Imagine what it felt like to be in Job’s shoes. Warriors, fire, and wind wiped out his fortune and killed his children. Then, his body was so covered with boils that he scratched at the inflamed skin with broken pottery. Had Job not believed in the Lord’s faithfulness, he probably would have taken his wife’s advice to just “curse God and die” (Job 2:9).
Job was brought low, and he didn’t know why—nor did he ever find out the reason. Thanks to Scripture, we are privy to the conversation between God and Satan, but the Lord didn’t share those details with Job. Left in the dark, he had to decide if his faith in God’s goodness would stand.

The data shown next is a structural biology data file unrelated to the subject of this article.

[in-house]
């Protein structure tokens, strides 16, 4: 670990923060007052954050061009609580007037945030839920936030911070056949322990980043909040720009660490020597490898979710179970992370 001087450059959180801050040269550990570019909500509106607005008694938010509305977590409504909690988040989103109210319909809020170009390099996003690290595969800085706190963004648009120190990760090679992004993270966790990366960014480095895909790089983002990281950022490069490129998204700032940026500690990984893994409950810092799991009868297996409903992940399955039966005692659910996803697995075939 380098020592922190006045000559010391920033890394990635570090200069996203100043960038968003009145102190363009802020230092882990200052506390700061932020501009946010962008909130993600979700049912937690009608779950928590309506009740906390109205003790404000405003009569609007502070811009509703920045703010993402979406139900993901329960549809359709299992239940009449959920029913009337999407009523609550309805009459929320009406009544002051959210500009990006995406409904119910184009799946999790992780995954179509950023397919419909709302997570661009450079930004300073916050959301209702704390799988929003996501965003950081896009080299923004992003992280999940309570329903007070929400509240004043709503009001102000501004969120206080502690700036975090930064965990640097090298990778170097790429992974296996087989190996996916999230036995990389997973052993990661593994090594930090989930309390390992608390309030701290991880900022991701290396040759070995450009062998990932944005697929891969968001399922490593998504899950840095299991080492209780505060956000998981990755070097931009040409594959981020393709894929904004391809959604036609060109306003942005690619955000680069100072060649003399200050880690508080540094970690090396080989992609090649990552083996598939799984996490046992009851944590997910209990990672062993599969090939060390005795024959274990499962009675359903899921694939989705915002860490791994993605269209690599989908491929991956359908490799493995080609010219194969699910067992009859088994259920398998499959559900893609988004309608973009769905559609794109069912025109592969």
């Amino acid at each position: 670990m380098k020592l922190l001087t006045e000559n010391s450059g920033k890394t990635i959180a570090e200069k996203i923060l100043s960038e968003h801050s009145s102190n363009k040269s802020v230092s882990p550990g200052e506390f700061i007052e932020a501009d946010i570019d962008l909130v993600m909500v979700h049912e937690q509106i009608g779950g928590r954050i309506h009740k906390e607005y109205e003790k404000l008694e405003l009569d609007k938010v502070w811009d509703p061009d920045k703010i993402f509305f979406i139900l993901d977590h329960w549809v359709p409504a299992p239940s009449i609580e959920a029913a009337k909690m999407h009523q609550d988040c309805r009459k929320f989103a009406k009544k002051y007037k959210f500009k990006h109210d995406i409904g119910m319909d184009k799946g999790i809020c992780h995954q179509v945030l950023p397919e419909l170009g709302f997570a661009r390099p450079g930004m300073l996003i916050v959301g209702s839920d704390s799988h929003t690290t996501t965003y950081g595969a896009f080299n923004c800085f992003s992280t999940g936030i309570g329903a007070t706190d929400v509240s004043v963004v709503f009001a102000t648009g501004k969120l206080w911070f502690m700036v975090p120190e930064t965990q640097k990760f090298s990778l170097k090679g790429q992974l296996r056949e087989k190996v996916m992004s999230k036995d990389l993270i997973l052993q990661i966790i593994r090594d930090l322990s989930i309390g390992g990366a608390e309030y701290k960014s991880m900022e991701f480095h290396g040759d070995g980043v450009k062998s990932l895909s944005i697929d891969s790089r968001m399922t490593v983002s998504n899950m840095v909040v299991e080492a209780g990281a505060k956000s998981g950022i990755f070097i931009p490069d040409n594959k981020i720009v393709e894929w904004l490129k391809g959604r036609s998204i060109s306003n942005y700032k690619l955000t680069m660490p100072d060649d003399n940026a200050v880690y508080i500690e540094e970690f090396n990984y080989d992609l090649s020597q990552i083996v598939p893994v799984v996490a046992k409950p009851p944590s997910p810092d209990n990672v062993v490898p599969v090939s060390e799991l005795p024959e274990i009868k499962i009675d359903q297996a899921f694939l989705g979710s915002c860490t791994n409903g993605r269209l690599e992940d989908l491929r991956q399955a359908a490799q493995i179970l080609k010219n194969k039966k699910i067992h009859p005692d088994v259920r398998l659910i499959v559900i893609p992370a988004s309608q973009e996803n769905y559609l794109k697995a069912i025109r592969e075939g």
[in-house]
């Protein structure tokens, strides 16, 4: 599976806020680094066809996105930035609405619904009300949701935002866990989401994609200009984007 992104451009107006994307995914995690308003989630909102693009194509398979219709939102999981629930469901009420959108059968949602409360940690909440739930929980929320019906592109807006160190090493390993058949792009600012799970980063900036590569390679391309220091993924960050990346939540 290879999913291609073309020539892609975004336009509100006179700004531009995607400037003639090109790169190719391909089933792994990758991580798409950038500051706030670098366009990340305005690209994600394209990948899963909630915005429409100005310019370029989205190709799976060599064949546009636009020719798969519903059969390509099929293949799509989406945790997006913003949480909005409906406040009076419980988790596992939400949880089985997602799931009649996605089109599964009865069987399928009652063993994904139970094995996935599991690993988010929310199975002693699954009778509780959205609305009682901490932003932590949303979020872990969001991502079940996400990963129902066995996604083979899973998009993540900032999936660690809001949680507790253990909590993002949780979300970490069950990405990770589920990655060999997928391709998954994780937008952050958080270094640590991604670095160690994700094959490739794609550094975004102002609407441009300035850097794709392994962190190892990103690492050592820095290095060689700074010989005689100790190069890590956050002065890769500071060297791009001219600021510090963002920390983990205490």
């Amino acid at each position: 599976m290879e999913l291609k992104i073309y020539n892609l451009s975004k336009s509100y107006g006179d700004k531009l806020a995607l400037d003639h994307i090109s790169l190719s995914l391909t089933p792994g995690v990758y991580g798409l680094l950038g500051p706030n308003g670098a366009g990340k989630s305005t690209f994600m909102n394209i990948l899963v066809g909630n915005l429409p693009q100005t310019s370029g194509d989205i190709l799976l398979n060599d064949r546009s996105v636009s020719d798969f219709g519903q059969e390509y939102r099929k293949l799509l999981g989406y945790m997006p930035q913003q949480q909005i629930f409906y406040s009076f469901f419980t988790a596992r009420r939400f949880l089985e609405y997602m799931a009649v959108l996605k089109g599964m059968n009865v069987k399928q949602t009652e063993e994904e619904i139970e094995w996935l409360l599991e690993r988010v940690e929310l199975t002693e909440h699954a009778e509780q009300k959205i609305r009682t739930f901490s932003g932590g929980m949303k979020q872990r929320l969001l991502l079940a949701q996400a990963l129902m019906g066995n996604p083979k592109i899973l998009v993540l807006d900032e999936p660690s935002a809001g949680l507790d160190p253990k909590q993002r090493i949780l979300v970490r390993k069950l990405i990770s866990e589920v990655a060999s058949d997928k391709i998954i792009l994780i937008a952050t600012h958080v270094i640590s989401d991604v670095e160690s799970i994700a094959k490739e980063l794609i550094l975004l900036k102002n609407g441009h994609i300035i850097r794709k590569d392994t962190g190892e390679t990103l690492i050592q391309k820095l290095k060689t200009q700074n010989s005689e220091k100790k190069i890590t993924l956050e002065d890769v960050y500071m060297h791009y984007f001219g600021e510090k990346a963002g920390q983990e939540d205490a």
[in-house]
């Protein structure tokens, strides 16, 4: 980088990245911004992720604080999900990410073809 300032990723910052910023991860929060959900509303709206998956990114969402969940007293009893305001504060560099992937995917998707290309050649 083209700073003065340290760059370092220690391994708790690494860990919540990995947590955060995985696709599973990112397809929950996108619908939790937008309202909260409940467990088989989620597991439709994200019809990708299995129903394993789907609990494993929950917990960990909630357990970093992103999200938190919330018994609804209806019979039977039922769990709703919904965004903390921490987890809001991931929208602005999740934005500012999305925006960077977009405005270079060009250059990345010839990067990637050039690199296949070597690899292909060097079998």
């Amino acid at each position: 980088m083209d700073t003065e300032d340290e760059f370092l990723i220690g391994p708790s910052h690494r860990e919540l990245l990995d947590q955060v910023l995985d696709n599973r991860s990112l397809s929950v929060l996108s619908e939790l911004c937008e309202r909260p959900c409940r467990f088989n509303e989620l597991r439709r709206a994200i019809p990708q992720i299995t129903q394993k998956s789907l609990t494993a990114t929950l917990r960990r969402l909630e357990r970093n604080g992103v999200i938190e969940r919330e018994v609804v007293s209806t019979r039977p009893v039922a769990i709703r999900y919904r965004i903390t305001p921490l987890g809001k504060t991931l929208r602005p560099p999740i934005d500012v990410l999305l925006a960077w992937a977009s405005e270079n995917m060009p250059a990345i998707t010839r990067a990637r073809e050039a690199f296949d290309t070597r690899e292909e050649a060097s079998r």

Job decided to trust God in the midst of tragedy (Job 42:2). He could have railed against the Lord, as his wife suggested. Or he might have followed his friends’ advice and racked his brain for some unconfessed sin. But neither of those actions would have been fruitful. Instead, Job chose to view everything as part of the divine plan, acknowledging the Lord’s right to do whatever He wanted for the glory of His name (Job 1:21).
Accepting the good that God sends our way is easy. Our challenge is to receive tragedy with a willing attitude and a teachable spirit. Chance is not part of the equation—nothing comes into our life except through the Lord’s permission.
And he said unto me, My grace is sufficient for thee: for my strength is made perfect in weakness. Most gladly therefore will I rather glory in my infirmities, that the power of Christ may rest upon me. Therefore I take pleasure in infirmities, in reproaches, in necessities, in persecutions, in distresses for Christ’s sake: for when I am weak then am I strong.
II Corinthians 12:9, 10